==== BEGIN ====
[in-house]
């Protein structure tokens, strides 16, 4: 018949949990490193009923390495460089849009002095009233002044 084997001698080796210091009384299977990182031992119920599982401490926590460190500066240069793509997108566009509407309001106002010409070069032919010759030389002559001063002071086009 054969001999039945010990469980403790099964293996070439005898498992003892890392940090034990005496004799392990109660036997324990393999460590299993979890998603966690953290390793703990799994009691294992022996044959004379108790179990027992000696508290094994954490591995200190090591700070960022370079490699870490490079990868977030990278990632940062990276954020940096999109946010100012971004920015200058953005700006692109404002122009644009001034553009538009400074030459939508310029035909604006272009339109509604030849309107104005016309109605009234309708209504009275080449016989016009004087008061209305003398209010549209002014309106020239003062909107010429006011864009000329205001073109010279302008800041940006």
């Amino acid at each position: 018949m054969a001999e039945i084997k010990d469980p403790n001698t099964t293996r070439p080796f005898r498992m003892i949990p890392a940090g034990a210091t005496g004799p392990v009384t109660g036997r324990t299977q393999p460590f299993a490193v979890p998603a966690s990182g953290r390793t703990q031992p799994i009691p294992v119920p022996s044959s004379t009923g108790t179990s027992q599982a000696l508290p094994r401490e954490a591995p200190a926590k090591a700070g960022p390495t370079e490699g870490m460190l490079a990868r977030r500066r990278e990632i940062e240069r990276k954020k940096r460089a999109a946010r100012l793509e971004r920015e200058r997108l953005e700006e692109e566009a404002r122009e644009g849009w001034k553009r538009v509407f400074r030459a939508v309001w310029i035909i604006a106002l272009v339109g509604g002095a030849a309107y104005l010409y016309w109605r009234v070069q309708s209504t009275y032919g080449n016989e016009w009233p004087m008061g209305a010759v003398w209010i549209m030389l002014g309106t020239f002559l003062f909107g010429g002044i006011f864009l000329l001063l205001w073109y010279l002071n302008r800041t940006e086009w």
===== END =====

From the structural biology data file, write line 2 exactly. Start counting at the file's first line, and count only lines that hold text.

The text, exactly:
């Protein structure tokens, strides 16, 4: 018949949990490193009923390495460089849009002095009233002044 084997001698080796210091009384299977990182031992119920599982401490926590460190500066240069793509997108566009509407309001106002010409070069032919010759030389002559001063002071086009 054969001999039945010990469980403790099964293996070439005898498992003892890392940090034990005496004799392990109660036997324990393999460590299993979890998603966690953290390793703990799994009691294992022996044959004379108790179990027992000696508290094994954490591995200190090591700070960022370079490699870490490079990868977030990278990632940062990276954020940096999109946010100012971004920015200058953005700006692109404002122009644009001034553009538009400074030459939508310029035909604006272009339109509604030849309107104005016309109605009234309708209504009275080449016989016009004087008061209305003398209010549209002014309106020239003062909107010429006011864009000329205001073109010279302008800041940006």